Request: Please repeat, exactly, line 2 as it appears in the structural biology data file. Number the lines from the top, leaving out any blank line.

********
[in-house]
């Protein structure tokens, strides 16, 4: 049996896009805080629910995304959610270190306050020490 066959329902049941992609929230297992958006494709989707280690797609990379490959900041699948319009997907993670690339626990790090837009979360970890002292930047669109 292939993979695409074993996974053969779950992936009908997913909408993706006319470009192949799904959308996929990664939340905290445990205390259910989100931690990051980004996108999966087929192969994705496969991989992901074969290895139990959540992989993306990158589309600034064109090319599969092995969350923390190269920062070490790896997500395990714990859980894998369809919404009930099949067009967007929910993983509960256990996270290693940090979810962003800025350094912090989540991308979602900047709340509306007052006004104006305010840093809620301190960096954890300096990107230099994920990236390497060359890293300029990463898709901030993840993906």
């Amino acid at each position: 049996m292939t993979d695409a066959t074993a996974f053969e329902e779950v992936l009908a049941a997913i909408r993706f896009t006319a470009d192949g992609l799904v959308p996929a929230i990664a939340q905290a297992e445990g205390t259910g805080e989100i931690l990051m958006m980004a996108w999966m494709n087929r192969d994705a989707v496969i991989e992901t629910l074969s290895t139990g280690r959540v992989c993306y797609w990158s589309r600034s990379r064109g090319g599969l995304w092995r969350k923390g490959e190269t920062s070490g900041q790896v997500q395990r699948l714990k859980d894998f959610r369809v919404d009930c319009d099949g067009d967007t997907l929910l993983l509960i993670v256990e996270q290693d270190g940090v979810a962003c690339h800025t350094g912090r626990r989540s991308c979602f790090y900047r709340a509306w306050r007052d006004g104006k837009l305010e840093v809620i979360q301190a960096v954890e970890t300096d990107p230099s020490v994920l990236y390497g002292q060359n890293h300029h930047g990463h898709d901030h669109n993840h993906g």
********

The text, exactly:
């Protein structure tokens, strides 16, 4: 049996896009805080629910995304959610270190306050020490 066959329902049941992609929230297992958006494709989707280690797609990379490959900041699948319009997907993670690339626990790090837009979360970890002292930047669109 292939993979695409074993996974053969779950992936009908997913909408993706006319470009192949799904959308996929990664939340905290445990205390259910989100931690990051980004996108999966087929192969994705496969991989992901074969290895139990959540992989993306990158589309600034064109090319599969092995969350923390190269920062070490790896997500395990714990859980894998369809919404009930099949067009967007929910993983509960256990996270290693940090979810962003800025350094912090989540991308979602900047709340509306007052006004104006305010840093809620301190960096954890300096990107230099994920990236390497060359890293300029990463898709901030993840993906």